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This is a contributing entry for Virginia Women in History Heritage Trail: Richmond and only appears as part of that tour.Learn More.

Artist and social reformer Nora Houston resided at the Houston family home at 314 East Main Street (no longer standing) early in the 20th century when she joined the Equal Suffrage League of Virginia and began advocating women's right to vote.


  • Photograph of Nora Houston, courtesy of the Virginia Historical Society, Richmond.
  • The Library of Virginia honored Nora Houston as one of its Virginia Women in History in 2017.
  • The Virginia Women in History Digital Trail is made possible by the Library of Virginia and American Evolution: Virginia to America, 1619–2019.
Growing up in Richmond, Eleanora Clare Houston (June 24, 1883–February 20, 1942) began studying art at about age ten. She continued her studies in New York City with William Merritt Chase, Kenneth Hayes Miller, and Robert Henri. After further training in Paris, Nora Houston, as she was generally known, returned in 1909 to teach at the Art Club of Richmond. About 1916 she and artist Adèle Clark established a studio, and for the rest of her life she taught art and was a leader in Richmond's art community. Houston exhibited her work nationally as well as locally and, with Clark, was a founder of the Virginia League of Fine Arts and Handicrafts, a forerunner of the Virginia Museum of Fine Arts.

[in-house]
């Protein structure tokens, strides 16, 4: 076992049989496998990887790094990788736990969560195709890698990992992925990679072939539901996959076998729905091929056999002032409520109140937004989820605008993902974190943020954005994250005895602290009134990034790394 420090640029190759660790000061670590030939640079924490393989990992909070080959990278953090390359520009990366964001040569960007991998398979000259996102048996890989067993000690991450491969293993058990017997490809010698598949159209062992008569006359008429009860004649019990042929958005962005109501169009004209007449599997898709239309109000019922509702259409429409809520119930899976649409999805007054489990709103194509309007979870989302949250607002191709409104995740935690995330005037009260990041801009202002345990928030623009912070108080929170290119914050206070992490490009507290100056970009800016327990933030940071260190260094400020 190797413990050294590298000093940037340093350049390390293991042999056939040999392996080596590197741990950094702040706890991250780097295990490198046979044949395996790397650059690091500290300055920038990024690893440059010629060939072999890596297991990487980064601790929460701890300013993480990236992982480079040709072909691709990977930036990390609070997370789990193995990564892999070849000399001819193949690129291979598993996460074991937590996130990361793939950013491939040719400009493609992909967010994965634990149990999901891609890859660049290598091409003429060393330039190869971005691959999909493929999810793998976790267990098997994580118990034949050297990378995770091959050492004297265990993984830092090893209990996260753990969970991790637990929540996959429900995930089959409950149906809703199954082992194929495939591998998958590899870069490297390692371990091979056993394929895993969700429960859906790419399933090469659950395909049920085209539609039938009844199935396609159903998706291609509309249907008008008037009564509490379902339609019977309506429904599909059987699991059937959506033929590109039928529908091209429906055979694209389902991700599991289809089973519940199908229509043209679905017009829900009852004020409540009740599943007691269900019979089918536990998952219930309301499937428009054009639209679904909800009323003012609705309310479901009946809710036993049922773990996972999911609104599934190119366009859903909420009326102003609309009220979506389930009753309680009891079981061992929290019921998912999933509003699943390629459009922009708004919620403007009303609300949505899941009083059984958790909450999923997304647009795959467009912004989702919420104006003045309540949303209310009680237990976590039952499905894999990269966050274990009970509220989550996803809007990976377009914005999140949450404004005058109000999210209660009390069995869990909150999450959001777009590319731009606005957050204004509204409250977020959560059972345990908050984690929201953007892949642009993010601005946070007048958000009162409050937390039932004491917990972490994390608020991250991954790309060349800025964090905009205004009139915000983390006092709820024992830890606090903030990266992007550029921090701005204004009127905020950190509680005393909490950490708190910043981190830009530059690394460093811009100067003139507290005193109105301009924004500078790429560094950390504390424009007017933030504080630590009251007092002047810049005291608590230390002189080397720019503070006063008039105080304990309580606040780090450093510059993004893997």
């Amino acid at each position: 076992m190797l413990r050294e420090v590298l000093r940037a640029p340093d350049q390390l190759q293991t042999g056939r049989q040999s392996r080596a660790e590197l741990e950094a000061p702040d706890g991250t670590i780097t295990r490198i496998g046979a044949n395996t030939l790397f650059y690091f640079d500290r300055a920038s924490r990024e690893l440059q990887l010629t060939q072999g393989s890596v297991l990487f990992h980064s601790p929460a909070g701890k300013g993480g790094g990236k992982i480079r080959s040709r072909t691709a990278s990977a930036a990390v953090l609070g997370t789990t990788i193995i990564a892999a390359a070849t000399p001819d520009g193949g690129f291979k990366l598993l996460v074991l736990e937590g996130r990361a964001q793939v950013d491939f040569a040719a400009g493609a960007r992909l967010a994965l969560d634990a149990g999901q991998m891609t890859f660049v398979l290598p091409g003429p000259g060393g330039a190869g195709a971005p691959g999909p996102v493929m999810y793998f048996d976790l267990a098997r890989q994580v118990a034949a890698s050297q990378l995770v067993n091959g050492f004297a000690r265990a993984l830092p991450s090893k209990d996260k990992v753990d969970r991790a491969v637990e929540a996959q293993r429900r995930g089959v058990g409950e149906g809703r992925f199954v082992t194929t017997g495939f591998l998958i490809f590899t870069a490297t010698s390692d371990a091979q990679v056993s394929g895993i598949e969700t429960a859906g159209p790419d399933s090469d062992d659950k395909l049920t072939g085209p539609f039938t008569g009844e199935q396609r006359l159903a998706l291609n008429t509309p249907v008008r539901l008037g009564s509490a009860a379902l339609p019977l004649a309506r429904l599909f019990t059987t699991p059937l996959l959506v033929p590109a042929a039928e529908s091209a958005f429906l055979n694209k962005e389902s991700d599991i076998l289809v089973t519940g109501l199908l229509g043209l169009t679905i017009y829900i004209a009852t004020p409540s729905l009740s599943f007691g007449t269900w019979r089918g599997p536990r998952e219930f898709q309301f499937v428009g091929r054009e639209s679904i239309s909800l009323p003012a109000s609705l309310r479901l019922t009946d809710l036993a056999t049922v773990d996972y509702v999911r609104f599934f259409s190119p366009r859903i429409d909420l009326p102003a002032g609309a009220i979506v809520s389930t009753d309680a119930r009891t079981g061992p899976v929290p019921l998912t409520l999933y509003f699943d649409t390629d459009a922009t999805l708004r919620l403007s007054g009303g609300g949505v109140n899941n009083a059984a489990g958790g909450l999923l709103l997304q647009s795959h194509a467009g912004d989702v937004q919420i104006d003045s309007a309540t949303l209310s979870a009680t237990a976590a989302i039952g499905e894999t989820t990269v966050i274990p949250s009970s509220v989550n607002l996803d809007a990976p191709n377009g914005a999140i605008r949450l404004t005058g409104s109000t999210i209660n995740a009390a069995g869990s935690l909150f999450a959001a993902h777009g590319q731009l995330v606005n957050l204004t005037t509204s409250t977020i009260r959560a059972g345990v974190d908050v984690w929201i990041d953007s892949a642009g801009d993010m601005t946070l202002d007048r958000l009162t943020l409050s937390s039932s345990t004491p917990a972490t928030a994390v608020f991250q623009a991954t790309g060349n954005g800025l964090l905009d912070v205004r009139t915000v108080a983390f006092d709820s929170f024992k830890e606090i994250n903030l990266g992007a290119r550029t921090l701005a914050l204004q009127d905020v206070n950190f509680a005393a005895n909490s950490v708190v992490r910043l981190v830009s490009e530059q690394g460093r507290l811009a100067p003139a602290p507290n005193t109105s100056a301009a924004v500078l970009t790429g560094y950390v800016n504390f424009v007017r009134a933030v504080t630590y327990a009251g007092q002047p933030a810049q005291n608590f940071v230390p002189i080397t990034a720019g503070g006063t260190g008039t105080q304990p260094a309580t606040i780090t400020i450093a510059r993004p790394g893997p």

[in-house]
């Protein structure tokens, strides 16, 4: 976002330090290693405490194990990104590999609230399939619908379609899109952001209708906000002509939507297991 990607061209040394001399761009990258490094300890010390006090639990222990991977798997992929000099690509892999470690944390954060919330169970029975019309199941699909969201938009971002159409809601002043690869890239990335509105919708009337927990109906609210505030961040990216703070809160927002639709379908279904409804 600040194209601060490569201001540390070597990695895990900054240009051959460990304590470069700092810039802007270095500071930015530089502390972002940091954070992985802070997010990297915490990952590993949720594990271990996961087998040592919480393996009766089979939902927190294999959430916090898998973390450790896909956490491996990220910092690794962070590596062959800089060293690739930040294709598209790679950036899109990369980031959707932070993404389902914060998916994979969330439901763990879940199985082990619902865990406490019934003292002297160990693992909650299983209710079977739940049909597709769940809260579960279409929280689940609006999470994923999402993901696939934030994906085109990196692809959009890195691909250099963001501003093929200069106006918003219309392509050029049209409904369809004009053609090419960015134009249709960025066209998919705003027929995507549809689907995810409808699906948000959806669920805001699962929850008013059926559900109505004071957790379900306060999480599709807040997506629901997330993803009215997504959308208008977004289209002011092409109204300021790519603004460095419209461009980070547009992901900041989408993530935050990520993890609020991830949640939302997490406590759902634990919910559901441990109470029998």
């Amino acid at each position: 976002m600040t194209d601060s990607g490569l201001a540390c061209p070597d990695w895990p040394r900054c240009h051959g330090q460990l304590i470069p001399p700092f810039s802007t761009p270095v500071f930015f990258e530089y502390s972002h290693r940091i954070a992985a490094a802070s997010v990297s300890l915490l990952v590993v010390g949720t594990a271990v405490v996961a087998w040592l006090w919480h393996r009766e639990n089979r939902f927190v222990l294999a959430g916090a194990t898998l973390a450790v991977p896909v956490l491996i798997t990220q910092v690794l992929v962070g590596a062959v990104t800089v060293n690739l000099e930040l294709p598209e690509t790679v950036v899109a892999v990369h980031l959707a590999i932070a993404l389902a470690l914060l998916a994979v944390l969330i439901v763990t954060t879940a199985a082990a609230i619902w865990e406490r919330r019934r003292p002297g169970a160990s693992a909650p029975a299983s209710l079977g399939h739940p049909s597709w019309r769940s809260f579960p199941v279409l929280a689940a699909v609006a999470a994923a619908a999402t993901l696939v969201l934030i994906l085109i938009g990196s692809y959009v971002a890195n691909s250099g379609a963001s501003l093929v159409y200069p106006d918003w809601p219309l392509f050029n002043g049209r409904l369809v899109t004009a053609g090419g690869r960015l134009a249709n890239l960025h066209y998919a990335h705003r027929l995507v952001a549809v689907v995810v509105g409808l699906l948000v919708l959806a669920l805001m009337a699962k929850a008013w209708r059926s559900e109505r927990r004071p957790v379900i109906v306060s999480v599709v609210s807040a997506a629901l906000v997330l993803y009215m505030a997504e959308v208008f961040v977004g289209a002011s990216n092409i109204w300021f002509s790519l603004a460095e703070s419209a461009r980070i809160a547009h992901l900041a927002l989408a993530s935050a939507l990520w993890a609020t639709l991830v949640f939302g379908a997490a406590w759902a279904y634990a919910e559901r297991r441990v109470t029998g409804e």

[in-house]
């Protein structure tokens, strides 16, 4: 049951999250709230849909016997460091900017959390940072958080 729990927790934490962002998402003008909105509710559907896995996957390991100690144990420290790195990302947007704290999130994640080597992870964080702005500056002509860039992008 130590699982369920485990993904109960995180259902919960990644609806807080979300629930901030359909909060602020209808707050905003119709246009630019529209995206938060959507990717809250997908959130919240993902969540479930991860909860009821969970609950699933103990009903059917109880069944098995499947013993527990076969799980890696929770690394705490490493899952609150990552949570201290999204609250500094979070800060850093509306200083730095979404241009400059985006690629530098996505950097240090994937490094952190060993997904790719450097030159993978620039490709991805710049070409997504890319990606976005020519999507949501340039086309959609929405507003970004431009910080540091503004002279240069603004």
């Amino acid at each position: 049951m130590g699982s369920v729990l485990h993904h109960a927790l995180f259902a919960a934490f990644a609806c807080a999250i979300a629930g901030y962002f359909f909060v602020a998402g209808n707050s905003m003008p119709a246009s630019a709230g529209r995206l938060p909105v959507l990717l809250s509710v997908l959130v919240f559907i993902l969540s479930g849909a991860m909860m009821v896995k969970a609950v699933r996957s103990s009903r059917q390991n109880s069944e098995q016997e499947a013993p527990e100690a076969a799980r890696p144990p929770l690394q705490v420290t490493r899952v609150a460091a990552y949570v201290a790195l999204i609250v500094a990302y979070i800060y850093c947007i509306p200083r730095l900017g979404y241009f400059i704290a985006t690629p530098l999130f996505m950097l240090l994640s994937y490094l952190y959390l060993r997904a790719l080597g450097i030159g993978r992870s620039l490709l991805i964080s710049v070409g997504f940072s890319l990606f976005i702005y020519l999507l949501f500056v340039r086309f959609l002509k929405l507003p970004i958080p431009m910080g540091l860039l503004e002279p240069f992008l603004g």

An advocate for women's right to vote, Houston joined the Equal Suffrage League of Virginia, frequently spoke at its public meetings, and helped women register to vote after the 19th Amendment was ratified in 1920. She was a founding member of the Virginia League of Women Voters and, as chair of its legislative committee, fought for laws to improve conditions for working women and children. She also worked to improve race relations in Richmond. In 1926 the National League of Women Voters named her one of twelve delegates to the International Woman Suffrage Alliance's conference in Paris. During the 1930s Houston was president of the Catholic Woman's Club in Richmond and supervised art production under the auspices of the Virginia Art Project of the federal Works Progress Administration. 

Nominated by John T. Tucker III, Mechanicsville.

Reprinted with permission of the Library of Virginia.